Update on Privacy Shield for Relocation Managers
Privacy Shield Update: Cartus Receives Privacy Shield Approval from the U.S. Department of Commerce (August 12, 2016)
Cartus is pleased to announce that we have received our Privacy Shield approval from the U.S. Department of Commerce. Cartus filed for Privacy Shield status with the U.S. Department of Commerce on the first day we were able (August 1, 2016), and we were part of the first group of companies to be approved.
The Article 29 Working Party has elected to take a “wait and see” approach on Privacy Shield. While they are not fully endorsing the Privacy Shield methodology, they are also not challenging it in court at present.
The Background on Privacy Shield (Originally Safe Harbor)
Last fall, the European Court of Justice (ECJ) invalidated the Safe Harbor rules governing data going to/from the EU. With Safe Harbor off the table, the EU allowed such data exchanges to continue when the exchanging parties had a contract in place which contained the so-called “EU Model Clauses” to protect the rights of the European data subjects.
Cartus had held Safe Harbor certification for many years and very quickly shifted gears to invite our clients to enter into Model Clause agreements so that the data exchanges could continue without interruption and in a compliant manner.
Even as we were entering into Model Clause agreements, the EU was considering how to better fill the gap left by the ECJ decision on Safe Harbor. What was initially called Safe Harbor 2.0 came to be known as Privacy Shield. One of the biggest concerns in the EU was the US Government’s surveillance rights and their impact on the privacy of EU data subjects.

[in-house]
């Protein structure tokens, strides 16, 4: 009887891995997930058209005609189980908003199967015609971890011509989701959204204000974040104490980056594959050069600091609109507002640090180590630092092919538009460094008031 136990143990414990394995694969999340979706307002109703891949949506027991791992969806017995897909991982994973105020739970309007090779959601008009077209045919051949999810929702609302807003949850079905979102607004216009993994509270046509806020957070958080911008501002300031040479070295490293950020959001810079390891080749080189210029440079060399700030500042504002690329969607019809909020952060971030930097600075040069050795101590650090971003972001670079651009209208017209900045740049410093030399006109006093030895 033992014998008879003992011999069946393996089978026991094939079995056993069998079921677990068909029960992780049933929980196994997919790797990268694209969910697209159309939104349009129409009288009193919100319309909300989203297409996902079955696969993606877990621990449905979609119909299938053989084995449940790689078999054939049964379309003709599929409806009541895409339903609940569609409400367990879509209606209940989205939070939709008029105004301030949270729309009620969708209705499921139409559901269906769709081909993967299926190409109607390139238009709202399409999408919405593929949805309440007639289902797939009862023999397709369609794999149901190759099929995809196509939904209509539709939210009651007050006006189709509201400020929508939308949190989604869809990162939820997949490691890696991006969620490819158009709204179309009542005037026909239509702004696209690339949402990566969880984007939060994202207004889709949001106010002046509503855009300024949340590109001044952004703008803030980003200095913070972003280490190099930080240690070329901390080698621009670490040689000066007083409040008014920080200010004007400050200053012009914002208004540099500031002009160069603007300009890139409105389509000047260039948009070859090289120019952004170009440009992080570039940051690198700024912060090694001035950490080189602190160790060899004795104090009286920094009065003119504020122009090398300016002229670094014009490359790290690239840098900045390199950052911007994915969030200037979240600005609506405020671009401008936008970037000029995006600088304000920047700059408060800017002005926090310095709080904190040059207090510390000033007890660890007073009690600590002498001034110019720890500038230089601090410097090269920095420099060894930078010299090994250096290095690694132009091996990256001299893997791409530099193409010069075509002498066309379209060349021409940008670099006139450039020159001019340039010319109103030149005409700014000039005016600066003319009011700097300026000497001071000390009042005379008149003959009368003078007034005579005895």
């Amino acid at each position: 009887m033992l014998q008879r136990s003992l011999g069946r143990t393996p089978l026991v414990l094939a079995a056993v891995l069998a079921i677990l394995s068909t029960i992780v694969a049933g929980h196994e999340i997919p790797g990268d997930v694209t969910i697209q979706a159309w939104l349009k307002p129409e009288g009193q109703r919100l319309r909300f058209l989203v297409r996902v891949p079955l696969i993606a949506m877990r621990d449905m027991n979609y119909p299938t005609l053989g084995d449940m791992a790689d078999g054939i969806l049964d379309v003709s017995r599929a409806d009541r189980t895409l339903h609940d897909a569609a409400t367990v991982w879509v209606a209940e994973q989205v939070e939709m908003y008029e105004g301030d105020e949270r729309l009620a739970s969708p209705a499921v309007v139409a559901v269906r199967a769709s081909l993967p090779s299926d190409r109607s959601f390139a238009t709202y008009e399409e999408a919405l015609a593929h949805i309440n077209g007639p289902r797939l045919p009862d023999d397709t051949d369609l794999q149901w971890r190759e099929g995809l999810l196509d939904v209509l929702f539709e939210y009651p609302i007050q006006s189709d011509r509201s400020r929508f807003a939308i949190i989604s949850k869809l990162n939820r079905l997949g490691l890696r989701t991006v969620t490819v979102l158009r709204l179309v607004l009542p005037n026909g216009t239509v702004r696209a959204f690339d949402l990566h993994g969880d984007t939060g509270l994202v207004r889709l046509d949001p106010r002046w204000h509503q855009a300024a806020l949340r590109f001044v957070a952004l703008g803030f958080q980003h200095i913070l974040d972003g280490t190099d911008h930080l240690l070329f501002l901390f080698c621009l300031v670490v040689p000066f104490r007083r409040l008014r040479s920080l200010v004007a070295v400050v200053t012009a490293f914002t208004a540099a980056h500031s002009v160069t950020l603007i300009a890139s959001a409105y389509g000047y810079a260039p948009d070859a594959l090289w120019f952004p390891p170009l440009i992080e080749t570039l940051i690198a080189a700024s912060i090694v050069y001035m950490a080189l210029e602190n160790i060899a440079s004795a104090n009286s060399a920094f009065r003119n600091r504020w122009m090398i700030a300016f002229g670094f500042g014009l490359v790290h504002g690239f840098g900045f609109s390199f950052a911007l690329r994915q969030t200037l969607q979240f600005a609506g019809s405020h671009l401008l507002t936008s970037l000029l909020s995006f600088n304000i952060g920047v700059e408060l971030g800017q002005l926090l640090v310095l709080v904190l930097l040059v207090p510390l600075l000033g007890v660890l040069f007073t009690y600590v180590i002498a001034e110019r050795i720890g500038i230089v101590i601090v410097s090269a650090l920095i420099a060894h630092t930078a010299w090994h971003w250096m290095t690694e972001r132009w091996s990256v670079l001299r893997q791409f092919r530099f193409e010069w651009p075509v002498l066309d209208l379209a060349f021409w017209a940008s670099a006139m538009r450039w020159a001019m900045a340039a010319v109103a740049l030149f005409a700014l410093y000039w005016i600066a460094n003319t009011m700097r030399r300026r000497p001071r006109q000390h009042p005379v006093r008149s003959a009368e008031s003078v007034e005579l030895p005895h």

New Developments on Privacy Shield
On the evening of July 11, the U.S. Department of Commerce and representatives of the European Union announced an agreement on Privacy Shield.
This announcement was carried widely in the mass media and was the subject of a recent Worldwide ERCR email to membership.
Privacy Shield melds pieces of Safe Harbor and Model Clauses. Like Safe Harbor, the U.S. company must file certain certifications with the U.S. Department of Commerce and, as with Model Clauses, enter into contracts that obligate it to follow certain mandated processes in handling data, managing disputes, etc.
Next Steps – What to Watch For
On timing, where are we?
Cartus was very excited to be at the leading edge of migration over to the Model Clauses last fall. Similarly, we’ve kept a close eye on the evolution of Privacy Shield so we can work with our clients to get that in place as soon as possible.
According to the U.S. Department of Commerce website, it will start accepting certification submissions on August 1, 2016. However, there are several groups in Europe who do not feel that the Privacy Shield arrangement is sufficiently protective of the rights of EU data subjects and that U.S. Government data surveillance remains a problem. Several well informed commentators expect legal challenges in the EU. One group—the influential “Article 29 Working Party” (which consists of data protection officials from EU member countries) is meeting on July 25 and their feedback on the Privacy Shield structure will be critical as to whether August 1 is a real start date; will need some adjustment, or whether this will be mired in litigation for the foreseeable future.
We will continue to monitor this situation and keep you apprised of developments.